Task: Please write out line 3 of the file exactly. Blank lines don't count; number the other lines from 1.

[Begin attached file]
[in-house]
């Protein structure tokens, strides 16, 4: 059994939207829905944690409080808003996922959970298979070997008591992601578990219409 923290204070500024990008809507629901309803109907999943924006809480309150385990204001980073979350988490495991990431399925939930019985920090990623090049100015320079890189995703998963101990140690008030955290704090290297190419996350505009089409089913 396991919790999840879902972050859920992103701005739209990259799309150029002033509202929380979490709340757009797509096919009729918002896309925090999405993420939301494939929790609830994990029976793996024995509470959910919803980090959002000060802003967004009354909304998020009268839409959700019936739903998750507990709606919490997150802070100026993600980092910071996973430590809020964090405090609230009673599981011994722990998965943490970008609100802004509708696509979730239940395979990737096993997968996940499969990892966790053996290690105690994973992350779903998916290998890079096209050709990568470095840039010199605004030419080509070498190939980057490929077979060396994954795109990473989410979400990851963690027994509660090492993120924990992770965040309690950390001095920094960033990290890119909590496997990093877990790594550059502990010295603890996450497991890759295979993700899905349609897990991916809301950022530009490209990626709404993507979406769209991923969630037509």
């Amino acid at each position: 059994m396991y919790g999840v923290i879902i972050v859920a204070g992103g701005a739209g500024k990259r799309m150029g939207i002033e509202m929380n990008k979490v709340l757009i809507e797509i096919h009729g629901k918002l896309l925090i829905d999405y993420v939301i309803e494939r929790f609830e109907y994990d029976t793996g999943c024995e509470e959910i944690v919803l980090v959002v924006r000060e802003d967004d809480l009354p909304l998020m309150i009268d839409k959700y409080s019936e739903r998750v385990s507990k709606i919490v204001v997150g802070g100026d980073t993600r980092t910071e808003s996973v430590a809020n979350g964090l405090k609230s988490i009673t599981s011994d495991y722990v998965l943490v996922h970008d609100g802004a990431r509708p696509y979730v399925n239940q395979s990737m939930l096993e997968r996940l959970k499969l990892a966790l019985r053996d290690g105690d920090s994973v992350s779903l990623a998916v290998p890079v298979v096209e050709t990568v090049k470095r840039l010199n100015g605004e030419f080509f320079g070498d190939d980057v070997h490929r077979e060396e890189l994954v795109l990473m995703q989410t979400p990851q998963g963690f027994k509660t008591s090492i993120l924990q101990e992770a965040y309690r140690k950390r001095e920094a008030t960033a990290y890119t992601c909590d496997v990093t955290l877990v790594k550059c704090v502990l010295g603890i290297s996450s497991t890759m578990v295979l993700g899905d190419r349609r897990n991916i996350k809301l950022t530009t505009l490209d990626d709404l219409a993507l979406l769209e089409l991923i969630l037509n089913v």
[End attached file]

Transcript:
């Amino acid at each position: 059994m396991y919790g999840v923290i879902i972050v859920a204070g992103g701005a739209g500024k990259r799309m150029g939207i002033e509202m929380n990008k979490v709340l757009i809507e797509i096919h009729g629901k918002l896309l925090i829905d999405y993420v939301i309803e494939r929790f609830e109907y994990d029976t793996g999943c024995e509470e959910i944690v919803l980090v959002v924006r000060e802003d967004d809480l009354p909304l998020m309150i009268d839409k959700y409080s019936e739903r998750v385990s507990k709606i919490v204001v997150g802070g100026d980073t993600r980092t910071e808003s996973v430590a809020n979350g964090l405090k609230s988490i009673t599981s011994d495991y722990v998965l943490v996922h970008d609100g802004a990431r509708p696509y979730v399925n239940q395979s990737m939930l096993e997968r996940l959970k499969l990892a966790l019985r053996d290690g105690d920090s994973v992350s779903l990623a998916v290998p890079v298979v096209e050709t990568v090049k470095r840039l010199n100015g605004e030419f080509f320079g070498d190939d980057v070997h490929r077979e060396e890189l994954v795109l990473m995703q989410t979400p990851q998963g963690f027994k509660t008591s090492i993120l924990q101990e992770a965040y309690r140690k950390r001095e920094a008030t960033a990290y890119t992601c909590d496997v990093t955290l877990v790594k550059c704090v502990l010295g603890i290297s996450s497991t890759m578990v295979l993700g899905d190419r349609r897990n991916i996350k809301l950022t530009t505009l490209d990626d709404l219409a993507l979406l769209e089409l991923i969630l037509n089913v």